Just last week, South Korean giant Samsung unveiled its newest flagship smartphone, the Galaxy S4, after months of actively building hype with a broad (and pricey) marketing blitz. Over the past year, Samsung has grabbed the spotlight as the top smartphone vendor in the world, and perception has grown that it has copied its way to success.
"The Next Big Thing" may not be a big threat
However, the Galaxy S4 proved to be something of a disappointment, with Samsung shares selling off 2.6% the day after the debut while Apple (NASDAQ:AAPL) rallied on relief that "The Next Big Thing" may not be that big of a threat after all.
One of the prominent criticisms of the device was that Samsung continues to utilize cheap plastic casings on its high-end flagship devices. This comes at a time when competitors continue to push the envelope with materials design.
Both Apple's iPhone 5 and HTC's One utilize aluminum unibody casings to house the guts of their newest gadgets. Both flagships immediately stand out as premium offerings, in part because of their external hardware designs. Nokia (NYSE:NOK) is about to launch a redesigned version of its flagship, the Lumia 928, that's getting a revamped aluminum casing as well. Lumia sales are picking up, and the emphasis on design is a contributing factor to the rise.
Samsung's incremental hardware design left something to be desired.
Following the Galaxy S4 unveiling, a couple of HTC execs took the opportunity to slam their South Korean competitor. Chief marketing officer Ben Ho said the "continuation of a plastic body" was "more of the same," adding that Samsung has "spent more on marketing than innovation." (Case in point.) HTC North American president Mike Woodward said he was actually rather "pleased to see no innovation in the design itself."
Samsung design exec Dennis Miloseski recently spoke at Engadget Expand, and partially explains why the conglomerate chose to focus on the softer side of things.
Miloseski downplayed the focus on materials, instead trying to shift the focus toward "building a meaningful relationship with technology." As such, the Galaxy S4's marketing tag line is "life companion," and Samsung spent an awful lot of time at the event undermining Google (NASDAQ:GOOGL) Android in favor of showing off its newest software features. For a device that promises to be the best-selling Android device, Samsung spent very little time actually talking about Android.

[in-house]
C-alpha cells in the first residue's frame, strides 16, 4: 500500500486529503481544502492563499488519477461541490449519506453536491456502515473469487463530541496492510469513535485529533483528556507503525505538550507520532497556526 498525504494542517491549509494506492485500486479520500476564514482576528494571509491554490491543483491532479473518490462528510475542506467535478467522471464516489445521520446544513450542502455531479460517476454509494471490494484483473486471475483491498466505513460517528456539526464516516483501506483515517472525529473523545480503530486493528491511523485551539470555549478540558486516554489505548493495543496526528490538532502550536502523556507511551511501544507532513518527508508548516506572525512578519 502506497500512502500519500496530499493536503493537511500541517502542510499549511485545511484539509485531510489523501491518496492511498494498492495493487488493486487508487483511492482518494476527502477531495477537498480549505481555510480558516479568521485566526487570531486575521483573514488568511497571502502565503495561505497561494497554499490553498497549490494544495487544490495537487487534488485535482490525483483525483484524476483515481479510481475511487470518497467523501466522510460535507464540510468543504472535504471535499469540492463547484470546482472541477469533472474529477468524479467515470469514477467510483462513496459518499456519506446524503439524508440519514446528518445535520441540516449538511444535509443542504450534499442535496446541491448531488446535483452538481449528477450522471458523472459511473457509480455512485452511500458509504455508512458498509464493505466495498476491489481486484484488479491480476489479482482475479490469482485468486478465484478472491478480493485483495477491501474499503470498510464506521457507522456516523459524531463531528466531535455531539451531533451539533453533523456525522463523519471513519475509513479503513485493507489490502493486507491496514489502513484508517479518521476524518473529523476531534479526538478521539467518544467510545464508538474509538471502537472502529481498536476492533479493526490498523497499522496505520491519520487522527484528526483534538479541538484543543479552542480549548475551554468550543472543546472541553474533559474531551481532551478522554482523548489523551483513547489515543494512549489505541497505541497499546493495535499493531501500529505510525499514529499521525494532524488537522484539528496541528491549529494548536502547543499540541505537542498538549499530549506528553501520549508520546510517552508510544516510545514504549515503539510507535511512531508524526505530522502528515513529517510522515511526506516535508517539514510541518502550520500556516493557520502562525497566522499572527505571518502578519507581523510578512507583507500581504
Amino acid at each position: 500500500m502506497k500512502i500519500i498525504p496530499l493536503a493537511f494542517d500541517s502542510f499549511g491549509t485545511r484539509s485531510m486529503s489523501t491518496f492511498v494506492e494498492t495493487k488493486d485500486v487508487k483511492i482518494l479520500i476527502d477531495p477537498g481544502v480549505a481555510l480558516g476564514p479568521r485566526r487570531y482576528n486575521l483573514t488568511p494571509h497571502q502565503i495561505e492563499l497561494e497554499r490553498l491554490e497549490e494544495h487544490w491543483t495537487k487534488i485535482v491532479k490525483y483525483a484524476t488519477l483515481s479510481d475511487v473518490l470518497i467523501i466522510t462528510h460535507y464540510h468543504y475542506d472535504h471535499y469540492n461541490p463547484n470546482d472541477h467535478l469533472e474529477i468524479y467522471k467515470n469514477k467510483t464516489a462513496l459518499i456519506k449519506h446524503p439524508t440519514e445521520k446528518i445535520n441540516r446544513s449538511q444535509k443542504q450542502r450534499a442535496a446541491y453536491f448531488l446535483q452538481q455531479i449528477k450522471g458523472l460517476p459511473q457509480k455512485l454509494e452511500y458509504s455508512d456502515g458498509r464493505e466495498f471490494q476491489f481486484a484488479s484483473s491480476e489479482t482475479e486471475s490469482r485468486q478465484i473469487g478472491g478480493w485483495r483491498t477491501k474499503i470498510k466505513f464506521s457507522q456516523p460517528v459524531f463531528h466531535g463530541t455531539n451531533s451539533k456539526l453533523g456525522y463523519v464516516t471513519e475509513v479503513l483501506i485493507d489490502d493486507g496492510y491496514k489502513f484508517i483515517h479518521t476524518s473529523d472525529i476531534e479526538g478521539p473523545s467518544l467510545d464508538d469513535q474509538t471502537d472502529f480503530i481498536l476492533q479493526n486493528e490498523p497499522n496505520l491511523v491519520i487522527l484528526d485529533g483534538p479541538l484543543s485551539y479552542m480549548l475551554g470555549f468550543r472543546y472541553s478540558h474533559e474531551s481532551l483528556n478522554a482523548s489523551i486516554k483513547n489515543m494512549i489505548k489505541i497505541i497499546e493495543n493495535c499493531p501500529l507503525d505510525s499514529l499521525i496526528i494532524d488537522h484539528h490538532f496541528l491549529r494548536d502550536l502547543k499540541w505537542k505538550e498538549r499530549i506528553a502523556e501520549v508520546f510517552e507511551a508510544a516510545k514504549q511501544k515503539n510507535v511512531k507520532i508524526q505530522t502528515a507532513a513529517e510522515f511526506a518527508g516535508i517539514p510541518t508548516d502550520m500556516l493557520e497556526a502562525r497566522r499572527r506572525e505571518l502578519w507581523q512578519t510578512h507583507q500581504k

The designer says that the "global design process has been raised" and now goes beyond just hardware. With all the internal sensors that modern smartphones now include, the goal is to design a device that can "improve over time," and Samsung's goal is to "create a soul for a device." Miloseski added:
The design process doesn't start with a material. It doesn't start with us saying, "Okay, we're going to make a device that uses metal." The design process starts with a story. For a device [like the Galaxy S4], which is global and sells around the world, it's a matter of going into many different tastes.
The time of focusing on "more layers of hardware and glass" is in the rear-view mirror, according to Miloseski, and that future mobile evolution will hinge on connecting people.
Forget the past
In many ways, it's almost as if Samsung believes that smartphone hardware is becoming irrelevant, and that software is taking the driver's seat.
Miloseski's comments are indicative of an important shift in Samsung's broader strategy, since the company has historically been a commoditized hardware vendor. Samsung is fully aware that hardware companies tend to face slim margins due to intense price competition, and it is very clearly trying to expand into software differentiation by adding a plethora of new features.
Samsung doesn't want to have to rely on Google forever, even as right now their fates are inextricably linked in the smartphone market.
Having it both ways
Ultimately, the truth lies somewhere between the extremes. Specifically within the higher end market for flagship devices, consumers expect both hardware and software to be premium. Quality software in lackluster hardware may suffice in the low-end and mid-range market segments, but buyers paying top dollar are going to have top-notch demands.
That's why investors were disappointed with the Galaxy S4, because rivals are emphasizing hardware innovation as well as software innovation, while it seems that Samsung is only focusing on the latter at the expense of the former.